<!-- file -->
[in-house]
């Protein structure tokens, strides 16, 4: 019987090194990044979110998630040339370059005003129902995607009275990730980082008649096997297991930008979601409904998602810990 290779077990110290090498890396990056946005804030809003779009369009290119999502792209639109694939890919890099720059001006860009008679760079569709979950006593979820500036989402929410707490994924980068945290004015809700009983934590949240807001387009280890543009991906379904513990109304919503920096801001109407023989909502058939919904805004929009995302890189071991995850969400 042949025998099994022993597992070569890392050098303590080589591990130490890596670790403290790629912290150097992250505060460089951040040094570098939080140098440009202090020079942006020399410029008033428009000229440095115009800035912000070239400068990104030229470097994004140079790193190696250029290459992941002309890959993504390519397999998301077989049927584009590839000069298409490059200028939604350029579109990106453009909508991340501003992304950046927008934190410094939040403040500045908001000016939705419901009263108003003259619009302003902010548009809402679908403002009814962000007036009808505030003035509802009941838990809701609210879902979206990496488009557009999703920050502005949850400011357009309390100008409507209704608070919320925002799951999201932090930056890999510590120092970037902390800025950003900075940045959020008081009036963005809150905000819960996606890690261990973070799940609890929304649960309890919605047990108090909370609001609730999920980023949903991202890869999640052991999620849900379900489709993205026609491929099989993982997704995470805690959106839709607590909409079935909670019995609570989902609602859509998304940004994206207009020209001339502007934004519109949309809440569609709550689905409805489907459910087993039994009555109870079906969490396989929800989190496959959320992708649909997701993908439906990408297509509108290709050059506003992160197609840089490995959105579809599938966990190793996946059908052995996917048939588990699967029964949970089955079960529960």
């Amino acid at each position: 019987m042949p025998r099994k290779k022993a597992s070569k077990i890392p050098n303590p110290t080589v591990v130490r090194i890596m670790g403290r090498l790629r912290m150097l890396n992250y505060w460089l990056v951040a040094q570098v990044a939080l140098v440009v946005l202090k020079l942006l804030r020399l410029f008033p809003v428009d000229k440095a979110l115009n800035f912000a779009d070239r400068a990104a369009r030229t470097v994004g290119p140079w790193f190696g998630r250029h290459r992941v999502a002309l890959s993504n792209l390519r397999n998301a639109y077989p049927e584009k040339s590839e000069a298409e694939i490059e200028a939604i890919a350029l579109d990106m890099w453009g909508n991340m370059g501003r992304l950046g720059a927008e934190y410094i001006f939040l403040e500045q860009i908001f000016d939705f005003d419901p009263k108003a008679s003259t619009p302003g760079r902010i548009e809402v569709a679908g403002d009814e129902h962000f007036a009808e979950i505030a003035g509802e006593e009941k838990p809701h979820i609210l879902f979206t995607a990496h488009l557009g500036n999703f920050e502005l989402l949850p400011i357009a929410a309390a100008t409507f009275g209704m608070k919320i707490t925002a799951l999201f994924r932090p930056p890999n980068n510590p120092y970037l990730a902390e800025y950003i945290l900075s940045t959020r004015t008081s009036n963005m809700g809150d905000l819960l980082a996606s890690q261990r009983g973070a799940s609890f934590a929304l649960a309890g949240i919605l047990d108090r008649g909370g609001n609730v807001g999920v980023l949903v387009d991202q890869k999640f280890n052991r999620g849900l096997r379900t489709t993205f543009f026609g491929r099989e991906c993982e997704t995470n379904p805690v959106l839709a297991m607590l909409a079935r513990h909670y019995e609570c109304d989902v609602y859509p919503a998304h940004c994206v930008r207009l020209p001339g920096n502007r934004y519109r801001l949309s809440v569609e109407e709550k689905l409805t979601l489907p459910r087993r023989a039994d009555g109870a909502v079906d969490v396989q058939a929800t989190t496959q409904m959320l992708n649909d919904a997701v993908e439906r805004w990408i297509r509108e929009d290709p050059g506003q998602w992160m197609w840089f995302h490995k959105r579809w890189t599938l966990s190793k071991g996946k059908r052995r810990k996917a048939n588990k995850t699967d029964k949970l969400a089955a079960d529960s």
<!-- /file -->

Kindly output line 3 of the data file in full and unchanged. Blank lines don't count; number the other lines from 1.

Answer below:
């Amino acid at each position: 019987m042949p025998r099994k290779k022993a597992s070569k077990i890392p050098n303590p110290t080589v591990v130490r090194i890596m670790g403290r090498l790629r912290m150097l890396n992250y505060w460089l990056v951040a040094q570098v990044a939080l140098v440009v946005l202090k020079l942006l804030r020399l410029f008033p809003v428009d000229k440095a979110l115009n800035f912000a779009d070239r400068a990104a369009r030229t470097v994004g290119p140079w790193f190696g998630r250029h290459r992941v999502a002309l890959s993504n792209l390519r397999n998301a639109y077989p049927e584009k040339s590839e000069a298409e694939i490059e200028a939604i890919a350029l579109d990106m890099w453009g909508n991340m370059g501003r992304l950046g720059a927008e934190y410094i001006f939040l403040e500045q860009i908001f000016d939705f005003d419901p009263k108003a008679s003259t619009p302003g760079r902010i548009e809402v569709a679908g403002d009814e129902h962000f007036a009808e979950i505030a003035g509802e006593e009941k838990p809701h979820i609210l879902f979206t995607a990496h488009l557009g500036n999703f920050e502005l989402l949850p400011i357009a929410a309390a100008t409507f009275g209704m608070k919320i707490t925002a799951l999201f994924r932090p930056p890999n980068n510590p120092y970037l990730a902390e800025y950003i945290l900075s940045t959020r004015t008081s009036n963005m809700g809150d905000l819960l980082a996606s890690q261990r009983g973070a799940s609890f934590a929304l649960a309890g949240i919605l047990d108090r008649g909370g609001n609730v807001g999920v980023l949903v387009d991202q890869k999640f280890n052991r999620g849900l096997r379900t489709t993205f543009f026609g491929r099989e991906c993982e997704t995470n379904p805690v959106l839709a297991m607590l909409a079935r513990h909670y019995e609570c109304d989902v609602y859509p919503a998304h940004c994206v930008r207009l020209p001339g920096n502007r934004y519109r801001l949309s809440v569609e109407e709550k689905l409805t979601l489907p459910r087993r023989a039994d009555g109870a909502v079906d969490v396989q058939a929800t989190t496959q409904m959320l992708n649909d919904a997701v993908e439906r805004w990408i297509r509108e929009d290709p050059g506003q998602w992160m197609w840089f995302h490995k959105r579809w890189t599938l966990s190793k071991g996946k059908r052995r810990k996917a048939n588990k995850t699967d029964k949970l969400a089955a079960d529960s």